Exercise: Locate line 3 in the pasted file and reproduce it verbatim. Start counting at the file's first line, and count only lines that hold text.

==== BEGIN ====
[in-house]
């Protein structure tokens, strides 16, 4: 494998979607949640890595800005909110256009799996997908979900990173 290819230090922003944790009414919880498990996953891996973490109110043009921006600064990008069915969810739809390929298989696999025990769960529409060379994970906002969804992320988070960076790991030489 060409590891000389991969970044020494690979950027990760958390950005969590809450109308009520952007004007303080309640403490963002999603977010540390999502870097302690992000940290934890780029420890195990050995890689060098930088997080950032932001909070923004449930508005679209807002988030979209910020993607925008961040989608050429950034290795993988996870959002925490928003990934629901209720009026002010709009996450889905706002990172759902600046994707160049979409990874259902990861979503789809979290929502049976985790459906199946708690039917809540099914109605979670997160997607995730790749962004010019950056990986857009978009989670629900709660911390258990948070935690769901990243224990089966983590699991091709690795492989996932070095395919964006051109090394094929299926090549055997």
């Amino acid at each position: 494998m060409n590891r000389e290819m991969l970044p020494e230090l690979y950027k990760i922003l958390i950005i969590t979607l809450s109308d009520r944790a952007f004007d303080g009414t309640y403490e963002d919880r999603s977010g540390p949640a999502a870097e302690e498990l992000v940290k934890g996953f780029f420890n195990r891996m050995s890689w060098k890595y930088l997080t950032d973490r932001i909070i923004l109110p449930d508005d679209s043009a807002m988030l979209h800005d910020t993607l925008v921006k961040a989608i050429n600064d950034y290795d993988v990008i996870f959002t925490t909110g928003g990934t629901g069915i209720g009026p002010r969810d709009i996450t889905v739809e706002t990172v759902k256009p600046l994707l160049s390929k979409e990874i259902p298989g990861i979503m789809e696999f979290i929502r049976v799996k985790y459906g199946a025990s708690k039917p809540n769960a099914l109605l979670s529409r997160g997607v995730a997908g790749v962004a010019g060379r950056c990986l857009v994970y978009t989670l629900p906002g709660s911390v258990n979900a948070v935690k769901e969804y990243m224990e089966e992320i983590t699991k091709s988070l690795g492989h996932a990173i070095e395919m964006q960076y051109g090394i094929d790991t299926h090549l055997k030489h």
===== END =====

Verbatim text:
């Amino acid at each position: 494998m060409n590891r000389e290819m991969l970044p020494e230090l690979y950027k990760i922003l958390i950005i969590t979607l809450s109308d009520r944790a952007f004007d303080g009414t309640y403490e963002d919880r999603s977010g540390p949640a999502a870097e302690e498990l992000v940290k934890g996953f780029f420890n195990r891996m050995s890689w060098k890595y930088l997080t950032d973490r932001i909070i923004l109110p449930d508005d679209s043009a807002m988030l979209h800005d910020t993607l925008v921006k961040a989608i050429n600064d950034y290795d993988v990008i996870f959002t925490t909110g928003g990934t629901g069915i209720g009026p002010r969810d709009i996450t889905v739809e706002t990172v759902k256009p600046l994707l160049s390929k979409e990874i259902p298989g990861i979503m789809e696999f979290i929502r049976v799996k985790y459906g199946a025990s708690k039917p809540n769960a099914l109605l979670s529409r997160g997607v995730a997908g790749v962004a010019g060379r950056c990986l857009v994970y978009t989670l629900p906002g709660s911390v258990n979900a948070v935690k769901e969804y990243m224990e089966e992320i983590t699991k091709s988070l690795g492989h996932a990173i070095e395919m964006q960076y051109g090394i094929d790991t299926h090549l055997k030489h």